End of the road for monoglots?

12th May 2000 at 01:00
INTERNATIONAL primary schools should be set up to ensure that at least one in 25 11-year-olds is bilingual by 2010, under a set of radical proposals put forward by an influential inquiry team.

A network of specialist primary schools should be set up to teach pupils most subjects through a foreign language, according to a panel of 12 educationists and industrialists headed by the former ITN newsreader Sir Trevor McDonald.

The Government should also demand that every pupil study a language from the age of seven by 2010, they say in a report published this week. Ministers should introduce language modules into the national literacy strategy to "train the ear" of every pupil, the two-year, pound;500,000 inquiry concluded.

All sixth-formers should be forced to study a language and teenagers should be barred from going to university unless they pass a language competence test.

The two-year study into Britain's language skills also attacked the Government for its lack of a "coherent approach" to language teaching in schools.

It concluded that the service is inadequate at all levels from primary school to university and said all seven to 19-year-olds should have to study a language.

The inquiry team blamed the Government's lack of "joined-up thinking" for the chronic shortage of Britons able to speak a foreign language - and said it threatened to put the country at an international disadvantage.

They called for secondary schools to provide more languages, arguing that the jobs market requires competence in many languages, not just French.

They said: "Schools and colleges do not provide an adequate range of languages and levels of competence for the future. Curricular, financial and staffing pressures mean that we teach a narrowing range of languages, when we should be doing the opposite."

The report also demanded that the Government should attract more language teachers and give trainee teachers the opportunity to improve their language skills.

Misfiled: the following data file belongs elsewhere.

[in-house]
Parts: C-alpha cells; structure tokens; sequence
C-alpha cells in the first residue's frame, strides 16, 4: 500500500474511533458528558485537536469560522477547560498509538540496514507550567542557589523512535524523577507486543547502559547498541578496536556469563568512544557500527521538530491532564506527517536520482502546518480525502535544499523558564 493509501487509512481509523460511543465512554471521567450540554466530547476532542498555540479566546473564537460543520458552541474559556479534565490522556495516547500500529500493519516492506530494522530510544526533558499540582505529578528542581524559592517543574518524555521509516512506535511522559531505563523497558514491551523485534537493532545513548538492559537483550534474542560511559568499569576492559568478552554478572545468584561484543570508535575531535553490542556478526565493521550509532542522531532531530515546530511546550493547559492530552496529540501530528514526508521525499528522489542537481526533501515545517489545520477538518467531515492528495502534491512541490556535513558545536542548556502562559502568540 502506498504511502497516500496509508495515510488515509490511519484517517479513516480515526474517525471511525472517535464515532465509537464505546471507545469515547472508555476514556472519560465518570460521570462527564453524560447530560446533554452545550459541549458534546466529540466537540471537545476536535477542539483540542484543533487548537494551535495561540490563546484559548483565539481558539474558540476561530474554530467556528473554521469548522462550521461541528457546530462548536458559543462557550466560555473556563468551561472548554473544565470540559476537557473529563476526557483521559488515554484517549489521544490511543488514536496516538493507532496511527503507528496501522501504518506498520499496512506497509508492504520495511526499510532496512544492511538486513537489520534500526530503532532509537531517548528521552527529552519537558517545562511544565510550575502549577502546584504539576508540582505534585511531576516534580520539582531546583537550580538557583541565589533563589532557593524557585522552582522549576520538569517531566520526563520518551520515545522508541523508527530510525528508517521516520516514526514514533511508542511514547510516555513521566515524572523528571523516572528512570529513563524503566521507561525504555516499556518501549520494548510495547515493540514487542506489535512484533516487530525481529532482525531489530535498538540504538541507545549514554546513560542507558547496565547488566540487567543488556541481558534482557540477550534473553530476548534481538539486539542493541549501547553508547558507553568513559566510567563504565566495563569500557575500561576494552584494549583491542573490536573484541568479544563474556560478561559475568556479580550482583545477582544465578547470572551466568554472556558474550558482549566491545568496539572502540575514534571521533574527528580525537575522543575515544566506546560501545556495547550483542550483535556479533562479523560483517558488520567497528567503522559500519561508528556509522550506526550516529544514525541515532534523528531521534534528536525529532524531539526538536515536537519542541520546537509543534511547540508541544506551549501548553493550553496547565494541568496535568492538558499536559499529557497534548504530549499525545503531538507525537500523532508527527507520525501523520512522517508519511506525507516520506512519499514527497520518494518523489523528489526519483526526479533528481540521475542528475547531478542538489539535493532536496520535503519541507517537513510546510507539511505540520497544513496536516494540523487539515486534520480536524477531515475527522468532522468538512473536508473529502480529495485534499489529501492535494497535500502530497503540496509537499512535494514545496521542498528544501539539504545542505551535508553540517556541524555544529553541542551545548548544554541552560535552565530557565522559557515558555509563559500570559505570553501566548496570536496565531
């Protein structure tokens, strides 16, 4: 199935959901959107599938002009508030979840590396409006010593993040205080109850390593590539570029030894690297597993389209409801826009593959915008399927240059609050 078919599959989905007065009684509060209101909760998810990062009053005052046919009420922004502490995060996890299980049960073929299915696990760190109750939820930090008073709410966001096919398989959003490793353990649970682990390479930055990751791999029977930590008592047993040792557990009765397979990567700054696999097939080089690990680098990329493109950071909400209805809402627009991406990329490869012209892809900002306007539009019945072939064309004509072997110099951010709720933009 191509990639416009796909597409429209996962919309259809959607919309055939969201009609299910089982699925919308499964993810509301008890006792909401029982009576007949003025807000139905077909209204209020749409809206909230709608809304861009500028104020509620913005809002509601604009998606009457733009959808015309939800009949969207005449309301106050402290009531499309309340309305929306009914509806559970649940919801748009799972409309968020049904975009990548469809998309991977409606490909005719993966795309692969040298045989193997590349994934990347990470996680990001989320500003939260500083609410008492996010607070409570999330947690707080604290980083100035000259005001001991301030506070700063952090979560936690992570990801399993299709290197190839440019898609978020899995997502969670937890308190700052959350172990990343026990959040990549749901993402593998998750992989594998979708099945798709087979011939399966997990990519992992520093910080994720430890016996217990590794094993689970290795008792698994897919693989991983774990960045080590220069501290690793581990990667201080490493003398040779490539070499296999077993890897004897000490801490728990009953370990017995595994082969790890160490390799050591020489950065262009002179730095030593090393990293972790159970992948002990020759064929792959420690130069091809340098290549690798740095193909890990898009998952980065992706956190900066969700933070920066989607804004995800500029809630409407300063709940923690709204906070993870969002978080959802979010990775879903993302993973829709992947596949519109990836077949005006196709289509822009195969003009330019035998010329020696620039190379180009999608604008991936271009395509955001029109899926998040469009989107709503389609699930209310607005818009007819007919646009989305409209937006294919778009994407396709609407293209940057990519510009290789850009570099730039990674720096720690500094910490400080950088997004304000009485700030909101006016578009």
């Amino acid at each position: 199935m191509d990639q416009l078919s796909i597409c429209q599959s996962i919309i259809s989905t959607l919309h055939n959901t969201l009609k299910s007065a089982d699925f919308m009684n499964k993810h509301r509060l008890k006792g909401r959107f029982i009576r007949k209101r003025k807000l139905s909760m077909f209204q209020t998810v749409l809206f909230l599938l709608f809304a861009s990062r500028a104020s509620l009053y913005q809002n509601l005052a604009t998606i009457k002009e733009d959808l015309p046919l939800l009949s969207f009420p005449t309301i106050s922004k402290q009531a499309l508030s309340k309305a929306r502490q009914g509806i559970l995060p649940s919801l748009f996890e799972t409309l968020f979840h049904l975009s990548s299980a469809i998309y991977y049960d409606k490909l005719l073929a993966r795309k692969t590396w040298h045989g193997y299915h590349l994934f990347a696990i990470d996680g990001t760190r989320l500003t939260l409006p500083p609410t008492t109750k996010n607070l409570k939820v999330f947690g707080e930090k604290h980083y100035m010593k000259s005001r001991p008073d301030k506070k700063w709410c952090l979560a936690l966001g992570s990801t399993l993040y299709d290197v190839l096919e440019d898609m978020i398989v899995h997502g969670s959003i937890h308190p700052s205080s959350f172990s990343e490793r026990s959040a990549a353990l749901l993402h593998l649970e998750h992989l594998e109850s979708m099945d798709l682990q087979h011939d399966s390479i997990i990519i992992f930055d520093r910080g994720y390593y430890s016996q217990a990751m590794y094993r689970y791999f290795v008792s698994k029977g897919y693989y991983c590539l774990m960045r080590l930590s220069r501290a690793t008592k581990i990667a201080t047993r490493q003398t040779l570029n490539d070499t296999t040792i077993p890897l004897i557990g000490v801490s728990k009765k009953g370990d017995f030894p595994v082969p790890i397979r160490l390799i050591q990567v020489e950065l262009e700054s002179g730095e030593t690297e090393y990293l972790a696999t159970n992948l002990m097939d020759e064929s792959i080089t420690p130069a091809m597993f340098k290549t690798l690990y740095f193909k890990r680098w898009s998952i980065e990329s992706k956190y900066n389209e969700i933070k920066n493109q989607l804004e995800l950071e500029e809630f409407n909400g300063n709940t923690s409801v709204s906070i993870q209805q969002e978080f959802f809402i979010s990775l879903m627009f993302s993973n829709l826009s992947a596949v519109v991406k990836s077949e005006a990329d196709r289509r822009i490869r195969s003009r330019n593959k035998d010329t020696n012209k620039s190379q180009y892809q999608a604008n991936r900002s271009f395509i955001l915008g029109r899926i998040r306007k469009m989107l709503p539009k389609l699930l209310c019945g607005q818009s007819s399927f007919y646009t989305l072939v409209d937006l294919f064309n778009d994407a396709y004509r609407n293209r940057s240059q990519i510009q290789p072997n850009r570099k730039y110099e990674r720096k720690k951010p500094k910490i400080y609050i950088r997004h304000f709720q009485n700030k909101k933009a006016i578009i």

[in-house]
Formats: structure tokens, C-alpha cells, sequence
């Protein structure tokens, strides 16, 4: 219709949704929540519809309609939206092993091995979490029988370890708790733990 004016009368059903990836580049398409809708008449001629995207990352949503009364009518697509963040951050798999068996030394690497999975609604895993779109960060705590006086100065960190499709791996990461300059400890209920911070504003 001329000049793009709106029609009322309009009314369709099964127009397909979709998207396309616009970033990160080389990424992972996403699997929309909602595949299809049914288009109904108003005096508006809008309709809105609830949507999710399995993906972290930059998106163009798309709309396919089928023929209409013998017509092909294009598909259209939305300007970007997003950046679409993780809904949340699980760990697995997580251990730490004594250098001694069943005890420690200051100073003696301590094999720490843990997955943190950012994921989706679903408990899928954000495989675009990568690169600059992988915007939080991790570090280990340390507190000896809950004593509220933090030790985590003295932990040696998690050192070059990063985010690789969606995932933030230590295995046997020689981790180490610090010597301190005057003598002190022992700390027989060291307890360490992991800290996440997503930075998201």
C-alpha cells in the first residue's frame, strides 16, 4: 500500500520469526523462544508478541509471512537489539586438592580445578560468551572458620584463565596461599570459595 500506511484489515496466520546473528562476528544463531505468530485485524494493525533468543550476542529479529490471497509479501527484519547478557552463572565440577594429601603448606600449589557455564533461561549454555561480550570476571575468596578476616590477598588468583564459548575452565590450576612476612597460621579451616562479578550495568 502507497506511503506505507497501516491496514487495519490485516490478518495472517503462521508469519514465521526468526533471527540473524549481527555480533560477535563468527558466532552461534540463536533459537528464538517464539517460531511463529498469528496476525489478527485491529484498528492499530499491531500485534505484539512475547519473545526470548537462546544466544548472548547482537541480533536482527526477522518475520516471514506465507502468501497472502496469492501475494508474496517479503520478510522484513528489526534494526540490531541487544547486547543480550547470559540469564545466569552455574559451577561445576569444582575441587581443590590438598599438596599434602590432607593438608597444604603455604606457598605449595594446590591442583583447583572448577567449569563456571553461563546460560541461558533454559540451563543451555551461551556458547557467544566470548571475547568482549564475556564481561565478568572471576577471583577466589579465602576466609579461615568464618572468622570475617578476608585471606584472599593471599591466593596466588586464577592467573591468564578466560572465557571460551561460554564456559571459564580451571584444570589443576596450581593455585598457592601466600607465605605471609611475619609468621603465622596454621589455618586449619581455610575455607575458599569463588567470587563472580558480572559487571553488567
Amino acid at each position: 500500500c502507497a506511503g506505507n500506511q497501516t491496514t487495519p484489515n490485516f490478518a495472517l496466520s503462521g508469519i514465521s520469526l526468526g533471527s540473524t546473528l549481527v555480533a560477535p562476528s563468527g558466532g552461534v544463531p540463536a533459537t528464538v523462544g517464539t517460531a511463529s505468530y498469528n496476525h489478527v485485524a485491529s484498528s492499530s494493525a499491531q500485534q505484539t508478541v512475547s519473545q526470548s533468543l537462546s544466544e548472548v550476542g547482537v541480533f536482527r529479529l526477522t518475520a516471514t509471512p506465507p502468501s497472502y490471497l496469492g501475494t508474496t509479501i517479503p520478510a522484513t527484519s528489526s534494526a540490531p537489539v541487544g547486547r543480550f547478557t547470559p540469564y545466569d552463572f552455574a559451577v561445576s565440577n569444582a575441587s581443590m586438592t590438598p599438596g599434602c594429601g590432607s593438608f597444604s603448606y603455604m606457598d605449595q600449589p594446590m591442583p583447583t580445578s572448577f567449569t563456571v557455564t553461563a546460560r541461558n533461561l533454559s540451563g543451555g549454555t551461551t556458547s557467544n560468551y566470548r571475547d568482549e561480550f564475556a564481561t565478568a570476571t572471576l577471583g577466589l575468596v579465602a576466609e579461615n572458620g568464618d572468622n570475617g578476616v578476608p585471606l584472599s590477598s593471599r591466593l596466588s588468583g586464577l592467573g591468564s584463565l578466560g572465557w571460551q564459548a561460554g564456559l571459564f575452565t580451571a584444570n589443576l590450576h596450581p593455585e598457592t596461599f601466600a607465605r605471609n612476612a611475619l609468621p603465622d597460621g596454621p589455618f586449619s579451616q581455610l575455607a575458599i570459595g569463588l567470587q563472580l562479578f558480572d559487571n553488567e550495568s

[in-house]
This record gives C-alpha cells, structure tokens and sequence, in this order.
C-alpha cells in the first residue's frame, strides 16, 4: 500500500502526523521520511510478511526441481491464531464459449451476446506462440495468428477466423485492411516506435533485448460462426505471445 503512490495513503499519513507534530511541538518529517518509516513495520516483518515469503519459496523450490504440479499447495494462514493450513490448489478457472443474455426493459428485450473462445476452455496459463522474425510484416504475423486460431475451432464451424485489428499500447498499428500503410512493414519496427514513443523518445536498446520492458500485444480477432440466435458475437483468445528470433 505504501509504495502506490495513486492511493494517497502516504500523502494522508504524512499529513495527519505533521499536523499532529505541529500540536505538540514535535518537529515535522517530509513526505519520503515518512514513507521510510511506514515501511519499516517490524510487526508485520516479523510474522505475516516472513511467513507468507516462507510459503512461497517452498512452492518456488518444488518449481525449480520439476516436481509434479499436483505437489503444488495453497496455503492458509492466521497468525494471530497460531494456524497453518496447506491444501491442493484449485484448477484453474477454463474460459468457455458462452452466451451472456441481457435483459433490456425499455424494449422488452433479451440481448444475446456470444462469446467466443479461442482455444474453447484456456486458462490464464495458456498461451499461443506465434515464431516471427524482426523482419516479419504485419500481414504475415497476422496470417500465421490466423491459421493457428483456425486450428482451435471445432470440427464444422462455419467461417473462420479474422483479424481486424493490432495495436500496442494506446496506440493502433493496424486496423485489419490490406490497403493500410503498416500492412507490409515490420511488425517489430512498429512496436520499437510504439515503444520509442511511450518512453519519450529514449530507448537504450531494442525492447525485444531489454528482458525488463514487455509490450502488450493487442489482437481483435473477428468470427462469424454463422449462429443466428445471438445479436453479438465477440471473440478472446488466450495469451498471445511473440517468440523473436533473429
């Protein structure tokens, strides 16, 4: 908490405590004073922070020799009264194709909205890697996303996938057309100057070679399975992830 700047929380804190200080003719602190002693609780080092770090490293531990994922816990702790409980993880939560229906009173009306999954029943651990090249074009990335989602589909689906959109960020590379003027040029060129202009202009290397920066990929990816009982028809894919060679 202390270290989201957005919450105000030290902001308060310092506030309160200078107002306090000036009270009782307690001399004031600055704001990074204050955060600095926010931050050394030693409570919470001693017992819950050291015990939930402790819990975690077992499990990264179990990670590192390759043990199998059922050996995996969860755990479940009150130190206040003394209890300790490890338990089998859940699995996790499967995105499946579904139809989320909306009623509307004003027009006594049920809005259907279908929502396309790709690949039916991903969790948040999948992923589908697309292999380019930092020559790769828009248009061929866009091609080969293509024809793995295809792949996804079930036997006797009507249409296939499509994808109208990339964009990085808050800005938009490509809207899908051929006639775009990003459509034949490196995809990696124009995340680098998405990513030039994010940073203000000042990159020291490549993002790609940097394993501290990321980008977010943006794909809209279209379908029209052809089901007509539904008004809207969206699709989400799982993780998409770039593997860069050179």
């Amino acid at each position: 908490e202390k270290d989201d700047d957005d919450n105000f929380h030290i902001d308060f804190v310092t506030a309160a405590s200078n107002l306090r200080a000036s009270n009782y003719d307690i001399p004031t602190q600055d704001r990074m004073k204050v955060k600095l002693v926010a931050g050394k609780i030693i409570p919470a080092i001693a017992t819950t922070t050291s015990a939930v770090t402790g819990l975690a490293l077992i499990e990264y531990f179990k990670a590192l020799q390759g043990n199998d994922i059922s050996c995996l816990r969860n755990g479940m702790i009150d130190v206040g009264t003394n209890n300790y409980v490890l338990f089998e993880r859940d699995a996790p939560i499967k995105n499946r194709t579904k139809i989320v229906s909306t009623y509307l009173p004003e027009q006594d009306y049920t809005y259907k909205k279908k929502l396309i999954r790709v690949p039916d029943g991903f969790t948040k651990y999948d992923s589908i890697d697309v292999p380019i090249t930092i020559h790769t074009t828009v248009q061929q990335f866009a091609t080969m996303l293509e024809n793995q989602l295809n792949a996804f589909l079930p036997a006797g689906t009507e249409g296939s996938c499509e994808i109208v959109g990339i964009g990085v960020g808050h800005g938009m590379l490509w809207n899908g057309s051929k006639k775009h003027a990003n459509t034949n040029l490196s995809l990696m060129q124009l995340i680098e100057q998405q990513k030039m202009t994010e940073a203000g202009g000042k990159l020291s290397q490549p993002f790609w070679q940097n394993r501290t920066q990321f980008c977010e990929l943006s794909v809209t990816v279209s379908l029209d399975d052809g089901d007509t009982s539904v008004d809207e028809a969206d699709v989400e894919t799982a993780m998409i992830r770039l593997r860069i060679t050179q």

It called for the Government to establish a national languages strategy headed by a "languages supremo" with direct access to the Prime Minister.

The inquiry, backed by the Nuffield Foundation, a charity that funds educational and social research, was commissioned after linguists expressed concern about Britons' langage skills.

Under its proposals for international primary schools, more than 100 primaries a year for 10 years would be eligible for extra funding. They would deliver all, or most, lessons in the chosen language so that pupils would be bilingual by the age of 11.

The report said: "A radical approach is more likely to attract success. Children taught from age five clearly make more progress than those who start later; teaching children the whole or a major part of the curriculum through the medium of the target language achieves more than teaching the language for a few short lessons per week."

Schools minister Jacqui Smith welcomed the inquiry's findings and highlighted government initiatives to increase take-up at school - including language colleges, training salaries for language teachers and curriculum guidance for primary staff considering introducing a language to eight-year-olds. But employers also had a role in promoting the benefits of language skills to young people, she added.

Ms Smith said: "We shall look carefully at what Nuffield has to say as we develop the languages education and training agenda."

Pupils start learning a foreign language at six in Austria, Norway and Luxemburg. In Italy, the starting age is seven, in Spain and Liechtenstein, eight. Greek and French youngsters begin at nine whereas in Denmark, Germany, the Netherlands and Portugal they start at 10. In Iceland, pupils begin at 11.

KEY PROPOSALS OF NUFFIELD INQUIRY

All pupils to learn a new language from age seven by 2010.

Add language modules to the national literacy strategy.

Set up international primary schools - specialist schools to teach the majority of the curriculum in a foreign language.

Secondary schools to provide more than just French.

Make a foreign language a requirement for university entry and for vocational courses and compulsory for all 16 to 19-year-olds.

Attract more language teachers.Teacher training should include the opportunity for trainees to develop linguistic and professional skills.

Produce national strategy to develop language capability.

Appoint languages supremo to work with government departments, national agencies, employers and the public.

Launch advertising campaign to raise the profile of languages.


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